When I was a teen
bandaged heads scared me I read a lot of crime fiction. I wrote a book report on the granpaw of Scottish Noir, William McIlvanney’s Laidlaw. I read a bunch of Robert B. Parker’s Spenser novels. And I got into Parker because he was asked to finish the Marlowe novel, Poodle Springs. And I loved Chandler.
Not that one.
I remember holidays in the north of Scotland devouring the Philip Marlowe stories. The Big Sleep, Farewell My Lovely, The Lady in the Lake, The Long Goodbye, and Trouble is my Business and all the other short stories. I was reminded of this old passion last week, as it seemed I was surrounded by crime fiction. First, Longsufferinggirlfriendoftheblogbeth and I attended the launch of LitLong: Edinburgh, “an interactive resource of Edinburgh literature emerging from the Palimpsest project.”
LitLong is super cool. It’s a website and a mobile app that allow the user to “explore literary Edinburgh from the inside – through the invocation of the many places of this wonderful city in nearly 550 novels, stories, memoirs and journals.” So if, say, you’re walking through Stockbridge, you could call up the app and find that it’s logged 4 books that mention Raeburn Place, from William Sime’s Haco the Dreamer (1884) to Irvine Welsh’s Filth to Alexander McCall Smith’s Bertie’s Guide to Life and Mothers.
Anyway. While we were there, we got to meet Doug Johnstone, who was there to present a writing prize, and read a passage from The Dead Beat, about a young intern who is “[p]ut straight onto the obituary page” and “takes a call from a former employee who seems to commit suicide while on the phone.” Sounds like good stuff.
The previous week, I had a meeting with my dissertation supervisor, who endorsed my plan to lay a crime plot over the structure of what I feared my otherwise be an unengaging summer semester novella.
Notwithstanding the popularity of Tartan Noir, the literary option course in which I’ve been Exploring the Novel doesn’t touch upon crime, or genre work generally. And that’s fair enough. We’ve had enough on our plates racing though the canon, and realism and modernism and post-modernism.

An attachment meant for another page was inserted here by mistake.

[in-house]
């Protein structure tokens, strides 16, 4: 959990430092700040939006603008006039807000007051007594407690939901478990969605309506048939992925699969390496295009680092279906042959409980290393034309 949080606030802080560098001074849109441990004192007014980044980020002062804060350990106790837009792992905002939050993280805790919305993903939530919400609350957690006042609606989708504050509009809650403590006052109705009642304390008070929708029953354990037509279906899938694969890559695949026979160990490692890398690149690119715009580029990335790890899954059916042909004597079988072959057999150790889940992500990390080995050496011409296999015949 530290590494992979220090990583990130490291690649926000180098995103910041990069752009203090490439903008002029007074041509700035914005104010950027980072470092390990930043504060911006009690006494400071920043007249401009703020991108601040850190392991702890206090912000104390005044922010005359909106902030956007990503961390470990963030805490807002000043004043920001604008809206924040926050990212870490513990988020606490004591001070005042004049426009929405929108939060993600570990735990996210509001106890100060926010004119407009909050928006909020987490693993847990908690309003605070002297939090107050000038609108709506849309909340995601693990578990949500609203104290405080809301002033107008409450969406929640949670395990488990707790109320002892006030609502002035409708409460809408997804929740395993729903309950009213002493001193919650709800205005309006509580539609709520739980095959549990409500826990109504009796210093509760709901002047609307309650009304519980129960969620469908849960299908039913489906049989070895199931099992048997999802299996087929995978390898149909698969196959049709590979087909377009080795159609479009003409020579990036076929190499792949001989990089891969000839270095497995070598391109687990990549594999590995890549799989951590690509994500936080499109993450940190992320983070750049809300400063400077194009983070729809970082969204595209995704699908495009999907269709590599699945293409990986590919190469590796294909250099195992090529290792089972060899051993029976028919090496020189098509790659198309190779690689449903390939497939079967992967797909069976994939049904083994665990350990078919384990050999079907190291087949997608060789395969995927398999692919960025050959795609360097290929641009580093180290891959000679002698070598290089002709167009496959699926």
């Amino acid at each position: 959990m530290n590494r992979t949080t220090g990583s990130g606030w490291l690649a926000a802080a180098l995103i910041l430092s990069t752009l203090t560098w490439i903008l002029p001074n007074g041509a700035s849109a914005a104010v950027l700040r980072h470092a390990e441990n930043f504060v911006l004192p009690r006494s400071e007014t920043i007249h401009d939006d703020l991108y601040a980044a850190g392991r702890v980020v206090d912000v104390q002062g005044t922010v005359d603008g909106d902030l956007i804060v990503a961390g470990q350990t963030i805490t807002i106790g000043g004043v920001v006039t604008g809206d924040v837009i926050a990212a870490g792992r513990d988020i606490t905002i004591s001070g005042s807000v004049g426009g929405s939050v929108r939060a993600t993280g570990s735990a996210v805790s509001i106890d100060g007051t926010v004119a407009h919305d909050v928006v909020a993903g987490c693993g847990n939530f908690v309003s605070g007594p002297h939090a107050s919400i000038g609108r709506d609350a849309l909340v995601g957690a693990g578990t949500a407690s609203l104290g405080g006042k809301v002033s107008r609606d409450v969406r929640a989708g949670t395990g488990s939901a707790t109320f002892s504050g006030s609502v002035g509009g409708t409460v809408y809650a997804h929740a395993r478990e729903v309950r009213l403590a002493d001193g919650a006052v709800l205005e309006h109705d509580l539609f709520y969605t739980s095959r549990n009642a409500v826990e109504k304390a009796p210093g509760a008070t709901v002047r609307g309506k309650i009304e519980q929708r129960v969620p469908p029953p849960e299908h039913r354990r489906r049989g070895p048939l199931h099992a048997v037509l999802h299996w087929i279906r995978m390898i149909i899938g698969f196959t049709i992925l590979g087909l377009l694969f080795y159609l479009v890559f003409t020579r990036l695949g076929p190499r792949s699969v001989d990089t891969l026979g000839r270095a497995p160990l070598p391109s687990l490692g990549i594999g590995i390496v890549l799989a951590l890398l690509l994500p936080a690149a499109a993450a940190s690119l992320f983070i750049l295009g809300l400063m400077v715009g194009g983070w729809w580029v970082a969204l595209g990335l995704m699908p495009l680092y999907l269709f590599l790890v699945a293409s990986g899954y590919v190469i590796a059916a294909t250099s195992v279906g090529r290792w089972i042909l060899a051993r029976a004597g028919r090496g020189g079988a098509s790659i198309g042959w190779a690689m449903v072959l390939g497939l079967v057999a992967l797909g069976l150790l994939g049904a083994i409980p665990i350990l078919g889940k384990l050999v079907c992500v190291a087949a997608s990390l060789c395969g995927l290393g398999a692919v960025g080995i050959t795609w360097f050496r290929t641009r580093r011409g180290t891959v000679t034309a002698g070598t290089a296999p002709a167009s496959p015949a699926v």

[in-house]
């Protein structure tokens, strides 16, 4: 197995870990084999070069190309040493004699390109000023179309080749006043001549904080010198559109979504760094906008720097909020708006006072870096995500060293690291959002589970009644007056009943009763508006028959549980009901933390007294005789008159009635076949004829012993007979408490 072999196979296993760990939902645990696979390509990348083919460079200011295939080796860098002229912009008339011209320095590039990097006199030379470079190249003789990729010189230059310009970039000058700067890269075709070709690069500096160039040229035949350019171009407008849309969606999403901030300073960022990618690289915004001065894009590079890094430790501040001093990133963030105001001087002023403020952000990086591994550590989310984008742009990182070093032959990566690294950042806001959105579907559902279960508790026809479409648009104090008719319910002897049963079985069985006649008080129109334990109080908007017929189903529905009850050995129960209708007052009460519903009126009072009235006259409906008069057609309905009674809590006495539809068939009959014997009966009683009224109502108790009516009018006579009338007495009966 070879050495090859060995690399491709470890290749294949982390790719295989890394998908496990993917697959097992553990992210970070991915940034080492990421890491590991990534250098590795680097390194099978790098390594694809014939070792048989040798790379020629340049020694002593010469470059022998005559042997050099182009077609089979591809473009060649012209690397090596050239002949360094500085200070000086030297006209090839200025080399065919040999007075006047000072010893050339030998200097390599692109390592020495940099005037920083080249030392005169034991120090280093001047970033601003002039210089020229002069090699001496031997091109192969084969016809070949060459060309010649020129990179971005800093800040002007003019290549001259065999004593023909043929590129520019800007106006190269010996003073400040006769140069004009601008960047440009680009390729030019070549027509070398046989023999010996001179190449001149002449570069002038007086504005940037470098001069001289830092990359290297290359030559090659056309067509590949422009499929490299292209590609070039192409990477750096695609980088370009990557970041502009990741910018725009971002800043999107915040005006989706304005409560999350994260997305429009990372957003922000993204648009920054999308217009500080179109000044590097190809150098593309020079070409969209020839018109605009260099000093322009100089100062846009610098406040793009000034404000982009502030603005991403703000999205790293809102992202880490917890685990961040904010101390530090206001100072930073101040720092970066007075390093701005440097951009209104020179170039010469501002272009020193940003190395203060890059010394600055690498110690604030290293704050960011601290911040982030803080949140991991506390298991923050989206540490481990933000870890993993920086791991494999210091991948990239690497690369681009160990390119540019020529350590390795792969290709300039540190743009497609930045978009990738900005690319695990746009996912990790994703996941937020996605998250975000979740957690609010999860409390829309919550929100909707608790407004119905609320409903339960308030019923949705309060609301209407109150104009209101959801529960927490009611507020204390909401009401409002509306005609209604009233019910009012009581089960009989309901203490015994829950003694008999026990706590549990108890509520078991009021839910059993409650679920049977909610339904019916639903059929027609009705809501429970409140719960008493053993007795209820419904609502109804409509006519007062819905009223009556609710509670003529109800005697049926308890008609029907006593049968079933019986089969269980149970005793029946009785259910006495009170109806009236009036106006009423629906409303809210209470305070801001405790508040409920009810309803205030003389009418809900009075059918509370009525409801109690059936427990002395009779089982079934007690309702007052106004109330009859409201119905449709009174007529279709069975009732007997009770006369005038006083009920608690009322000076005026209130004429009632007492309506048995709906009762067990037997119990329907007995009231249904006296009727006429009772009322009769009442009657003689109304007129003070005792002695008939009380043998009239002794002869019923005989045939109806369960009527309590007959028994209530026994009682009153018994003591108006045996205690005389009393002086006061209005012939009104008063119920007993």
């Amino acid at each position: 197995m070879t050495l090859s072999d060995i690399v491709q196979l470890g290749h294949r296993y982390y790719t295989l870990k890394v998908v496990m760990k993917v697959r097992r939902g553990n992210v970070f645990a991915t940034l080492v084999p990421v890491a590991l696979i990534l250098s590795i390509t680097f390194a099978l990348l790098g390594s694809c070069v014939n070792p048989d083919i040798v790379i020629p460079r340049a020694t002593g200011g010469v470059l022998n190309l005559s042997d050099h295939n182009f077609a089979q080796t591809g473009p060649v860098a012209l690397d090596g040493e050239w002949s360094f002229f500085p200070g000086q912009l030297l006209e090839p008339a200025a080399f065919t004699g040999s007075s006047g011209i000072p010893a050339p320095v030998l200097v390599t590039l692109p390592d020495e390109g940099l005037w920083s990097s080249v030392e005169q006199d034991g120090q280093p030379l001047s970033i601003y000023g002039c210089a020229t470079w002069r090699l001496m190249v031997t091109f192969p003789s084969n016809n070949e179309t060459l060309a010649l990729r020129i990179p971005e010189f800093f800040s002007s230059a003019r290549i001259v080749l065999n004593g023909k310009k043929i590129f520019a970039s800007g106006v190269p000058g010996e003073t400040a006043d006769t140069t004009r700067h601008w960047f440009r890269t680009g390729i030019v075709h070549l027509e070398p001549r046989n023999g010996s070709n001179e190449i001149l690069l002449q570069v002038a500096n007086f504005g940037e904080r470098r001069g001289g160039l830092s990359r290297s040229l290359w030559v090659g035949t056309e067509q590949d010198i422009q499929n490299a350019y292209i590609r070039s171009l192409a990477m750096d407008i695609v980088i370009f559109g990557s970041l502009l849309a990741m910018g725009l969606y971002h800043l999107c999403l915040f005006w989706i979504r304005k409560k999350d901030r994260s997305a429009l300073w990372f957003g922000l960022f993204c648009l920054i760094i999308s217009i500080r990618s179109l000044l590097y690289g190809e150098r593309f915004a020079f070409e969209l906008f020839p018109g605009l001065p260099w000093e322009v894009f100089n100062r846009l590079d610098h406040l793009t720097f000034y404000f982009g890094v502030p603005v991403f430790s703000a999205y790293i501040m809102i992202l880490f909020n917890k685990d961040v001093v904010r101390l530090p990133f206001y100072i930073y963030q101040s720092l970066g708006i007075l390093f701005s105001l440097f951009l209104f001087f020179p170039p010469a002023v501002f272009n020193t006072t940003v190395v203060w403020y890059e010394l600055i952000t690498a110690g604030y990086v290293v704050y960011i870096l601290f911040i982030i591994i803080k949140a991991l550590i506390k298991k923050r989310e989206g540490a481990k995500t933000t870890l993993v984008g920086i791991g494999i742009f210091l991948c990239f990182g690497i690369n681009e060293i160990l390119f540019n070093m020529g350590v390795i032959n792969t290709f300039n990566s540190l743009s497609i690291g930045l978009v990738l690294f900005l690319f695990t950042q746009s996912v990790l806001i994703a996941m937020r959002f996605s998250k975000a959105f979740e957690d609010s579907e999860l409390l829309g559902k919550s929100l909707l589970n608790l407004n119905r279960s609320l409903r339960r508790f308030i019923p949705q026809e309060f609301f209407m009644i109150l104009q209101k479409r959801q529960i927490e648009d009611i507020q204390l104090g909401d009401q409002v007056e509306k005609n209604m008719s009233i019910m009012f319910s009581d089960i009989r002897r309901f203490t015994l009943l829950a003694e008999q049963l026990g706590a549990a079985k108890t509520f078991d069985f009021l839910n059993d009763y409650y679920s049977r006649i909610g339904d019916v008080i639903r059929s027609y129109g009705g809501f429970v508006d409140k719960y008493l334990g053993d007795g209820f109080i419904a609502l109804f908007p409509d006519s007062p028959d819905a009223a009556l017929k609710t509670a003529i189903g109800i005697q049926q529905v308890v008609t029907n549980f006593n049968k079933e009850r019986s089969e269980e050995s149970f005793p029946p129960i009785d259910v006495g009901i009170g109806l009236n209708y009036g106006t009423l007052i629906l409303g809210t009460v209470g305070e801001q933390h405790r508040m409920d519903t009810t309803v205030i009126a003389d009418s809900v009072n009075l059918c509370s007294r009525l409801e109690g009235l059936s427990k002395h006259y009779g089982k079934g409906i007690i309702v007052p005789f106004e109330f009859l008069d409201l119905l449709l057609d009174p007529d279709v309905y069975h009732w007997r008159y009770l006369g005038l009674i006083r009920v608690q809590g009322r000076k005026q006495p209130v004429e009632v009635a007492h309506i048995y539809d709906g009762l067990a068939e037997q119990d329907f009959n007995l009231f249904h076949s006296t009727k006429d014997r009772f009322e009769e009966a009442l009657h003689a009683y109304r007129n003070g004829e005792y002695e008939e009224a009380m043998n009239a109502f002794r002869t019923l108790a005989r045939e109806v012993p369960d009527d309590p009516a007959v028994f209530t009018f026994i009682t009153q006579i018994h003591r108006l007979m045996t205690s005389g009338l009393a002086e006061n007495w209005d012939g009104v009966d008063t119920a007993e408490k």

But novelist Alice Thompson did spend a seminar discussing the crime genre with us, kicking off from pre-class reading of the opening chapters of Agatha Christie’s The Hollow and Chandler’s The Big Sleep. The first chapter of The Hollow is interesting in that it’s part of an extended portion of the story before Christie deemed that she ruined her own novel by introducing the “detestable, bombastic, tiresome, ego-centric little creep” that was Poirot, and as such, not at all in the vein of what I expected.
This was followed by the sheer pleasure of returning to Chandler. There’s his line in pithy lines for a start. I think Phonefinderoftheblogbeth – the sort of girlfriend “to make a bishop kick a hole in a stained glass window” – would like what Marlowe had to say about L.A.
Retaining, after all this time, an affection for the crime novel, I got Paw a copy of Val McDermid’s latest, The Skeleton Road, for Christmas. And this past week, I returned to her recent article contrasting crime fiction and thrillers. In it, she expands upon an observation by Ian Rankin that the current preoccupations of the crime novel lean to the left, while the thriller tends towards the conservative.
[The crime novel] gives a voice to characters who are not comfortably established in the world – immigrants, sex workers, the poor, the old… The thriller, on the other hand, tends towards the conservative, probably because the threat implicit in the thriller is the world turned upside down, the idea of being stripped of what matters to you.
That feels right, I think. The crime novel is a vehicle to explore the world, hopefully with a subtlety that won’t, as McDermid puts it, turn off readers in their droves. And with Chandler, of course, there’s a simply beautiful, disciplined writer as well. Consider this letter at the wonderful Letters of Note, in which he both bemoans his writing and demonstrates its power:
She was the music heard faintly at the edge of sound. It was my great and now useless regret that I never wrote anything really worth her attention, no book that I could dedicate to her. I planned it. I thought of it, but I never wrote it. Perhaps I couldn’t have written it.
Phew. Something of the romantic that Marlowe tries to keep beneath his armour; the chivalrous P.I. who keeps getting knocked down, and keeps getting back up again. I’m reminded of strolling the streets of British Columbia twenty-five years ago, unsuccessfully working on the case of finding a t-shirt bearing an image of Bogart as Marlowe.
Good preparation, maybe, for having the shit beaten out of me twenty-three years later by a dozen angry scribbles, and left in the hospital for a couple of months….